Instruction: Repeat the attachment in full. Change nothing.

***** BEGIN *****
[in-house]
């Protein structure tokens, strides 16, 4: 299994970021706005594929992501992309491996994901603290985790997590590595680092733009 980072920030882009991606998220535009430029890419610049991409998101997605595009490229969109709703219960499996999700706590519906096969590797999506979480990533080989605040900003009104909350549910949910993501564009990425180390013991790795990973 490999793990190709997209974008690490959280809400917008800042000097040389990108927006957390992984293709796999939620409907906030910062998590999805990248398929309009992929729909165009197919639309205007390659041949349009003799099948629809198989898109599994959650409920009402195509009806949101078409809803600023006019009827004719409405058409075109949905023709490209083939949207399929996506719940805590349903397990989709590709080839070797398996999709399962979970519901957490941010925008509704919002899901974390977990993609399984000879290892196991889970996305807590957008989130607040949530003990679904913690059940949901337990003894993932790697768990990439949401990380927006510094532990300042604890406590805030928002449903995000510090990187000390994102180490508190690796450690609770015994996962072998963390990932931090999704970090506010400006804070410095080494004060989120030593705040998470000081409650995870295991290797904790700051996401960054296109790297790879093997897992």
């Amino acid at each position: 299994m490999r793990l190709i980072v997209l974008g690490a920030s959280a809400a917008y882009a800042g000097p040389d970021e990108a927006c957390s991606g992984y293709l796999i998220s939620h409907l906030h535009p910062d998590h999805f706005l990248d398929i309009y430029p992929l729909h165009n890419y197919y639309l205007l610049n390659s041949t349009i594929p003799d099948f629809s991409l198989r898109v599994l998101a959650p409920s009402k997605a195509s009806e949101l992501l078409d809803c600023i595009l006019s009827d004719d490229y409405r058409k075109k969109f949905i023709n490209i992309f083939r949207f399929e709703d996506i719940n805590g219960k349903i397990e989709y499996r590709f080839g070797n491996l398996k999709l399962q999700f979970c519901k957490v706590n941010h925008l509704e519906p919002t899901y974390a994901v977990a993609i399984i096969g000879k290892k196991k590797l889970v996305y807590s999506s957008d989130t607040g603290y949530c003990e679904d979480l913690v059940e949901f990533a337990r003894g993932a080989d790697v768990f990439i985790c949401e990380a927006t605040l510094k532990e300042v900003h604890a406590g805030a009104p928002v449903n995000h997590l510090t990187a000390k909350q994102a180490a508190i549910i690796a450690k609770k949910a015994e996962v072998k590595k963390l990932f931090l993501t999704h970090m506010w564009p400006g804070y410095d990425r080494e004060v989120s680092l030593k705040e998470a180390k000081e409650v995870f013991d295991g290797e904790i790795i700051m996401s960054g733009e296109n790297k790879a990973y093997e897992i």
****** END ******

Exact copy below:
[in-house]
């Protein structure tokens, strides 16, 4: 299994970021706005594929992501992309491996994901603290985790997590590595680092733009 980072920030882009991606998220535009430029890419610049991409998101997605595009490229969109709703219960499996999700706590519906096969590797999506979480990533080989605040900003009104909350549910949910993501564009990425180390013991790795990973 490999793990190709997209974008690490959280809400917008800042000097040389990108927006957390992984293709796999939620409907906030910062998590999805990248398929309009992929729909165009197919639309205007390659041949349009003799099948629809198989898109599994959650409920009402195509009806949101078409809803600023006019009827004719409405058409075109949905023709490209083939949207399929996506719940805590349903397990989709590709080839070797398996999709399962979970519901957490941010925008509704919002899901974390977990993609399984000879290892196991889970996305807590957008989130607040949530003990679904913690059940949901337990003894993932790697768990990439949401990380927006510094532990300042604890406590805030928002449903995000510090990187000390994102180490508190690796450690609770015994996962072998963390990932931090999704970090506010400006804070410095080494004060989120030593705040998470000081409650995870295991290797904790700051996401960054296109790297790879093997897992």
């Amino acid at each position: 299994m490999r793990l190709i980072v997209l974008g690490a920030s959280a809400a917008y882009a800042g000097p040389d970021e990108a927006c957390s991606g992984y293709l796999i998220s939620h409907l906030h535009p910062d998590h999805f706005l990248d398929i309009y430029p992929l729909h165009n890419y197919y639309l205007l610049n390659s041949t349009i594929p003799d099948f629809s991409l198989r898109v599994l998101a959650p409920s009402k997605a195509s009806e949101l992501l078409d809803c600023i595009l006019s009827d004719d490229y409405r058409k075109k969109f949905i023709n490209i992309f083939r949207f399929e709703d996506i719940n805590g219960k349903i397990e989709y499996r590709f080839g070797n491996l398996k999709l399962q999700f979970c519901k957490v706590n941010h925008l509704e519906p919002t899901y974390a994901v977990a993609i399984i096969g000879k290892k196991k590797l889970v996305y807590s999506s957008d989130t607040g603290y949530c003990e679904d979480l913690v059940e949901f990533a337990r003894g993932a080989d790697v768990f990439i985790c949401e990380a927006t605040l510094k532990e300042v900003h604890a406590g805030a009104p928002v449903n995000h997590l510090t990187a000390k909350q994102a180490a508190i549910i690796a450690k609770k949910a015994e996962v072998k590595k963390l990932f931090l993501t999704h970090m506010w564009p400006g804070y410095d990425r080494e004060v989120s680092l030593k705040e998470a180390k000081e409650v995870f013991d295991g290797e904790i790795i700051m996401s960054g733009e296109n790297k790879a990973y093997e897992i």